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Keeping Her (Losing It #1.5)

By:Cora Carmack

Keeping Her (Losing It #1.5)
Author: Cora Carmack




I smacked it into silence, and then reached for Bliss. I found only rumpled sheets and empty space. My eyelids felt like they'd been weighted down by sandbags, but I sat up and pried them open.

My voice was graveled with sleep when I called out, "Love? Where are you?" Something clanged in the kitchen in response. I sat up, fatigue wiped away by the realization that Bliss was up. And she was cooking.

That couldn't be a good sign.

I threw back the covers, and cool morning air assaulted my bare skin. I pulled on a pair of pajama bottoms and a T-­shirt before padding down the hallway to the kitchen.


Another clang.

A muttered curse word.

Then I rounded the corner into a war zone.

Her wide eyes met mine. Her face, her hair, our tiny nook of a kitchen was covered in flour. Some kind of batter was smudged across her cheek and the countertops.


"I'm making pancakes." She said it the way one might say, "I didn't do it" when held at gunpoint by policemen. I cast my eyes down to keep from laughing, only to be devastated by the bare legs stretching out from the oversize T-­shirt she wore. My T-­shirt. Damn.

I'd loved her legs from the moment I'd first seen them while helping her with a burn she'd received on my motorcycle. They drove me to distraction just as much now as they did then.

I could have studied for hours the shape of her thighs and the way they flared out toward her hips. I could have been swept away by the feeling of possession that swelled in me at seeing her wear my clothing. There were dozens of things that I wanted to do in that moment, but an acrid smell tickled my nostrils, and a few tendrils of smoke began to creep around Bliss from the stove at her back. I lurched for the pan, where I found a blackening, misshapen lump of something. I pulled the pan off the stove, and heard a slight hitch in Bliss's breath behind me.

Another bad sign.

As quickly as I could, I tossed the "pancake" into the trash, and deposited the pan in the sink. I said, "Why don't we go out for breakfast?"

Bliss smiled, but it was one of those watery, wavering kinds of smiles that made every man want to run for the hills. I'd become well accustomed to Bliss's panic freak-­outs. But crying . . . that was still a terrifyingly unfamiliar territory.

She collapsed into a nearby chair, and her head thumped down onto the table. I stood there, clenching and unclenching my fists, trying to decide on the best course of action. She turned her head to the side, pressing her cheek against the table, and looked at me. Her hair stuck up in every direction, her bottom lip suffered under her teeth, and the look in her eyes pulled at something in my chest. Like an itch at my heart. All I knew was that something was wrong, and I wanted to fix it. The how was the question.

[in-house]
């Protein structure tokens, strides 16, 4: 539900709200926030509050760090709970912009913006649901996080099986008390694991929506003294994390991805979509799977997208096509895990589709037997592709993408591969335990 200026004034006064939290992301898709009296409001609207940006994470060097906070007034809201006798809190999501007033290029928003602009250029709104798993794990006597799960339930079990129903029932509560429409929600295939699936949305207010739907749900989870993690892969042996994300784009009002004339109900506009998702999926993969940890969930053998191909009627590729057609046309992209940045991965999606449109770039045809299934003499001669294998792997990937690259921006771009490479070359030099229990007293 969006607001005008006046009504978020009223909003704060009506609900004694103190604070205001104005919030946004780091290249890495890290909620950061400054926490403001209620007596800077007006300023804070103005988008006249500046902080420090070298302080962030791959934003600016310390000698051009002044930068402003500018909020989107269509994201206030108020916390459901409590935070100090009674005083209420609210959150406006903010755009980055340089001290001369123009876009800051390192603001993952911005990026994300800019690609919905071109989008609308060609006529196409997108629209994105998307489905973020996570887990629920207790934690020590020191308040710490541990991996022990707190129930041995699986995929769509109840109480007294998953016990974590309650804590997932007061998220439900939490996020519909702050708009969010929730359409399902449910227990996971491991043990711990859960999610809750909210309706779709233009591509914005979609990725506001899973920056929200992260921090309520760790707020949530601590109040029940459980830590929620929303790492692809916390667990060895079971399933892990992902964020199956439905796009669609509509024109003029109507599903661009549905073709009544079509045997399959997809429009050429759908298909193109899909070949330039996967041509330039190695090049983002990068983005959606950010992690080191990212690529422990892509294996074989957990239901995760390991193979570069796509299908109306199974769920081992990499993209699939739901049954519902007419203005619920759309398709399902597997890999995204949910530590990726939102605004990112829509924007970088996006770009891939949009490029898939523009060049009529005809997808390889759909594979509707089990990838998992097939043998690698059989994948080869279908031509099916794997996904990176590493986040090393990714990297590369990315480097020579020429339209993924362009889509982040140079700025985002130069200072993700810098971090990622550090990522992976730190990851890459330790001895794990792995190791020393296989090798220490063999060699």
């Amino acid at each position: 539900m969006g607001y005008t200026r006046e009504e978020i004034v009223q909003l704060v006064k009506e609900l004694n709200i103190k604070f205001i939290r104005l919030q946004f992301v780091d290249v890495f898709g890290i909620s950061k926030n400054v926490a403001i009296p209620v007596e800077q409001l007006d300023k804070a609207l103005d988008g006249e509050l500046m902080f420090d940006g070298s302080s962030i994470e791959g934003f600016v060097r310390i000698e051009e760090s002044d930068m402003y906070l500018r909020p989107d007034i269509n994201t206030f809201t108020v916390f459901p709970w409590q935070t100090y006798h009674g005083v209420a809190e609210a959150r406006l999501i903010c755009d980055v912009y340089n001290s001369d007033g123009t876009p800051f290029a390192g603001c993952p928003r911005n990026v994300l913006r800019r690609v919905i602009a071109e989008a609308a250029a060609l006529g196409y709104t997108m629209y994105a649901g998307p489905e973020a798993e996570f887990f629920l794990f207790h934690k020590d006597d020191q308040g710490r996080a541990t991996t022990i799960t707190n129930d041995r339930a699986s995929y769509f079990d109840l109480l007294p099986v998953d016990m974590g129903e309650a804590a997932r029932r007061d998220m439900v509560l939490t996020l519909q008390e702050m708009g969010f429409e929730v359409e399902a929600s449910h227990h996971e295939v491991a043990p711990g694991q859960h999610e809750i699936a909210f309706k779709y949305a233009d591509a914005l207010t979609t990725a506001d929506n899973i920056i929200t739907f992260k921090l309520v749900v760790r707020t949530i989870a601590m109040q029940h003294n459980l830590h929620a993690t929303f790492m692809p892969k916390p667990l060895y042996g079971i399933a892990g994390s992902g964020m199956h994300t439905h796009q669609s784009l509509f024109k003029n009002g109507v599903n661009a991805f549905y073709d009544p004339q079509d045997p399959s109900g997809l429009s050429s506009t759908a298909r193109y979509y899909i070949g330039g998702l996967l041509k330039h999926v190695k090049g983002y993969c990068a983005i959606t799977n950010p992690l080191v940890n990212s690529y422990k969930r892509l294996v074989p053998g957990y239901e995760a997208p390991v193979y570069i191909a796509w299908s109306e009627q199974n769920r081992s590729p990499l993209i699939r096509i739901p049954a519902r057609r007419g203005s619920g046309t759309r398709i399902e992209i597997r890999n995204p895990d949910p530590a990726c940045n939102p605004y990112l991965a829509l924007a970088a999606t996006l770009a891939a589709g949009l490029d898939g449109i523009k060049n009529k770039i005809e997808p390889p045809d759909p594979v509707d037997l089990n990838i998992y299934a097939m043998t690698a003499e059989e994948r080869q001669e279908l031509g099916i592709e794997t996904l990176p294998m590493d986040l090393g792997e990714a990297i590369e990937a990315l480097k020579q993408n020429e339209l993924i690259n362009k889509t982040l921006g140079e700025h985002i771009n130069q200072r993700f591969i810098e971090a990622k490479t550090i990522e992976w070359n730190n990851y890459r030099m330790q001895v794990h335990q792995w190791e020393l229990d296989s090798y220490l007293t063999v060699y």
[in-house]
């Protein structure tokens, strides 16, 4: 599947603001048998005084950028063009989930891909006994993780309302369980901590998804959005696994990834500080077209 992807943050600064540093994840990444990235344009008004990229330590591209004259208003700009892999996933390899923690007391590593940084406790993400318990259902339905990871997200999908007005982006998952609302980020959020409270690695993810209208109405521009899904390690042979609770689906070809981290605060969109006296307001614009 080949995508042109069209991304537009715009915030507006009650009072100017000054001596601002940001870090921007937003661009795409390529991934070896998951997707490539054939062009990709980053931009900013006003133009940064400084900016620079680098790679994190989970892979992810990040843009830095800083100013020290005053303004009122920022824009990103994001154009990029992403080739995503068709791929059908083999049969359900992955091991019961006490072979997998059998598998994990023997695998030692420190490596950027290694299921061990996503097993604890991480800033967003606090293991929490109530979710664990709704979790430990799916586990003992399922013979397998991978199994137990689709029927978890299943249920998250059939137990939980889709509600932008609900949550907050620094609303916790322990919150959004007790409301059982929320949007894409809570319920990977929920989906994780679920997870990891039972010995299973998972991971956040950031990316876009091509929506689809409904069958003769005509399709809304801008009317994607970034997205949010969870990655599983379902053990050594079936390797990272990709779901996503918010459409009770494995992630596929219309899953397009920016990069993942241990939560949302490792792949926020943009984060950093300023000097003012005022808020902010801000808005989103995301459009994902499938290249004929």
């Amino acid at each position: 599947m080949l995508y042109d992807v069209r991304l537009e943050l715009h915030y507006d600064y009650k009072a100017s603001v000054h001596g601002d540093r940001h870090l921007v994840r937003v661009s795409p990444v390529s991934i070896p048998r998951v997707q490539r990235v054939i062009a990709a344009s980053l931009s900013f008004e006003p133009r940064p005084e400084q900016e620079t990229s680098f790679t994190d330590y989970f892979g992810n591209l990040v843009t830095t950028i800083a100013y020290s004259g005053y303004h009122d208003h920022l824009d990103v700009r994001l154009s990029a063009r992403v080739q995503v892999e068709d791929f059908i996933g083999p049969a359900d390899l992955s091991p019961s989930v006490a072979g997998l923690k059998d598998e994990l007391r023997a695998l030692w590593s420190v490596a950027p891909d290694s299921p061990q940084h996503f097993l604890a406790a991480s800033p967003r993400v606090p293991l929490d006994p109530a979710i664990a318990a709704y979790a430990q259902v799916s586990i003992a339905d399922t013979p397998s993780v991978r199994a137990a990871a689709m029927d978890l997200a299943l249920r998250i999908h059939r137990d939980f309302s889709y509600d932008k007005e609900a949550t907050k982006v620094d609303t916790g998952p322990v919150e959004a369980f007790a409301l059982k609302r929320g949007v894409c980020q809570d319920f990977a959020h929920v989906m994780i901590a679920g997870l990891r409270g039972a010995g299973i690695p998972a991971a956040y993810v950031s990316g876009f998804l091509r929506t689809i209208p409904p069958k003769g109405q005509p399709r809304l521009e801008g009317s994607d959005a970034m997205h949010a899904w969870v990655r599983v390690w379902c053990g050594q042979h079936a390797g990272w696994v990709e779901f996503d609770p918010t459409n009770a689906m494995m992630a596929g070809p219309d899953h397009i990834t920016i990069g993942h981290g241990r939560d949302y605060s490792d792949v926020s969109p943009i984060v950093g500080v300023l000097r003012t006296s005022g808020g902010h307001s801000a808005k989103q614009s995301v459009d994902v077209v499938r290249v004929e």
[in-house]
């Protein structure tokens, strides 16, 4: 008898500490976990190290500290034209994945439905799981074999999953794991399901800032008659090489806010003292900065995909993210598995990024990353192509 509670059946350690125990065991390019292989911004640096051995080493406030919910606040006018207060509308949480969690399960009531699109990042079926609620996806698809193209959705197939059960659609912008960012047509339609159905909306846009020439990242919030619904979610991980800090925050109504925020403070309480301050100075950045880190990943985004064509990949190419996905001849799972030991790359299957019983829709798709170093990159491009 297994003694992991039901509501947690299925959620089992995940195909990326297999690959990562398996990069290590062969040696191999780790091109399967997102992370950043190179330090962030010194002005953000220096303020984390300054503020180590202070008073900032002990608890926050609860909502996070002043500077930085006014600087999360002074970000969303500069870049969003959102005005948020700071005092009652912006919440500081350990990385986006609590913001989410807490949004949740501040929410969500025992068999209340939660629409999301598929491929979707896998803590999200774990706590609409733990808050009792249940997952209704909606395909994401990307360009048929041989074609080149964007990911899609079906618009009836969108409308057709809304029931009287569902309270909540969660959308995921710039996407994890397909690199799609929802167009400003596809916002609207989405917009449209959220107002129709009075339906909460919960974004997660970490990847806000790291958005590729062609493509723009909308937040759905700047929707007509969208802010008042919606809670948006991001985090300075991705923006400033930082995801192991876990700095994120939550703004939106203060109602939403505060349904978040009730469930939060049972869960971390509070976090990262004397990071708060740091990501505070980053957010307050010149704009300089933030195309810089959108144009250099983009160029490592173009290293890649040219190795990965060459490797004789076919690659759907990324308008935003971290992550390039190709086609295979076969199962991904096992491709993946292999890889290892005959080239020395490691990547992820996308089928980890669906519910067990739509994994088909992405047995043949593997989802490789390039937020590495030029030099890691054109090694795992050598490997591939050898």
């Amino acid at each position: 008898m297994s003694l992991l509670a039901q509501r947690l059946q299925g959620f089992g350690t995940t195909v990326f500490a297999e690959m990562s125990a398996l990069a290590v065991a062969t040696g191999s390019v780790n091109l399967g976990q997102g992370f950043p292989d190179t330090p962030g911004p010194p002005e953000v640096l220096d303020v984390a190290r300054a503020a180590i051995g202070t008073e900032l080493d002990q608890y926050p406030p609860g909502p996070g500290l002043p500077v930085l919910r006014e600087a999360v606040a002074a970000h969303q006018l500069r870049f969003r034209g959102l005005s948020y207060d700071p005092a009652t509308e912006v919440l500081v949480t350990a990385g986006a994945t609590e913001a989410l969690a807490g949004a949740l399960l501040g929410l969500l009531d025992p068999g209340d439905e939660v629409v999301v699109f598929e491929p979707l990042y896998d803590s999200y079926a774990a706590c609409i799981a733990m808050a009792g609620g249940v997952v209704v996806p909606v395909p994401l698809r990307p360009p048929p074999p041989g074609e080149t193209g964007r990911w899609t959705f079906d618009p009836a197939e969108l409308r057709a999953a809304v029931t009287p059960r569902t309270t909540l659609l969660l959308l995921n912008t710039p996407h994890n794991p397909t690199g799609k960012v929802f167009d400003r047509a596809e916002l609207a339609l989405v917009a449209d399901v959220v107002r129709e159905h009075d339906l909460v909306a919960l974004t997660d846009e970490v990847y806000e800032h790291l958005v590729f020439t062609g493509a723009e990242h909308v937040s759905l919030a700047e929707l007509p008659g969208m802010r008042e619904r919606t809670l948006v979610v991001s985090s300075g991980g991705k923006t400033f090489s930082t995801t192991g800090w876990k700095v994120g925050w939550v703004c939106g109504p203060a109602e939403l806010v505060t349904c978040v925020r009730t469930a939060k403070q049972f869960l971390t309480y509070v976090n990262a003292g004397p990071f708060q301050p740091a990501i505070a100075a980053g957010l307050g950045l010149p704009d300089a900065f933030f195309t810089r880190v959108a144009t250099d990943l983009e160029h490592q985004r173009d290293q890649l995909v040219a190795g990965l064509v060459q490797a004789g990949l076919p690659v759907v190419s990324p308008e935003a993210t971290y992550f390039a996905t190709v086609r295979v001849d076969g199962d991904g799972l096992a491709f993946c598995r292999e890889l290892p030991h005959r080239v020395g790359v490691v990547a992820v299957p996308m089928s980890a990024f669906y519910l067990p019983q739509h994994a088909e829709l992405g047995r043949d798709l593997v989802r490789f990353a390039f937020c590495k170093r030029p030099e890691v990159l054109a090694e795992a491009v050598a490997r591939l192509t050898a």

I moved forward and knelt beside her chair. Red lined her eyes, and her skin was a shade paler than normal. I asked, "How long have you been awake?"

She shrugged. "Since around four. Maybe closer to three."

I sighed and ran a hand over her unruly hair.

"Bliss . . ."

"I read and did some laundry and cleaned the kitchen." She looked around. "It was clean. I swear."

I laughed and leaned up to press a kiss to her forehead. I pulled another chair around, and took a seat beside her. I laid my head down beside hers, but she closed her eyes and flipped her head around to face the other direction.

She said, "Don't look at me. I'm a mess."

I wasn't about to let her get away with that. I slipped an arm underneath her knees and tugged her into my lap. She whined my name, and then buried her head into my neck. I took hold of her jaw, and made her meet my gaze. It couldn't be a coincidence that this was happening on the day we were set to leave for London to meet my parents. She'd been remarkably calm about it until now. "Everything is going to be fine, love. I swear it."

"What if she hates me?"

That's what this was about. My mother. Bliss could barely handle her own overbearing mother; it seemed cruel that the universe had seen fit to give us two. But I was far more worried about what Bliss would think than what my mother would think. Bliss was honest and sweet and genuine, and my family . . . well, not so much.

I forced a smile and said, "Impossible."

"Garrick, I've overheard enough phone calls with your mother to know she's very . . . opinionated. I'd be stupid not to worry about what she'll think of me."

"You'd be stupid to think that anything my mother could say would matter." And it wouldn't matter to me. But it would matter to Bliss. Late at night when our apartment got quiet, the image of my mum as predator and Bliss as prey kept popping into my head. One week. We just had to survive one week. I stroked my thumb across her jaw and added, "I love you."

So much that it terrified me. And I didn't scare easy.

"I know . . . I just-­"

"Want her to like you. I know. And she will." Please God, let my mother like her. "She'll like you because I love you. She might be a bit abrasive, but like any mother she wants me to be happy."

Or at least I hoped that was how she would see things.

Bliss's chin tipped up slightly, bringing her lips closer to mine. I felt her breath across my mouth, and my body reacted almost instantly. My spine straightened, and I became acutely aware of the bare legs draped across my lap. She said, "And you are? Happy?"

God, sometimes I just wanted to shake her. In many ways, she'd overcome the worst of her insecurities, but in moments of stress they seemed to all come rushing back. Rather than wasting my breath answering, I stood with her cradled in my arms, and headed for the hallway.

"What are you doing?" she ask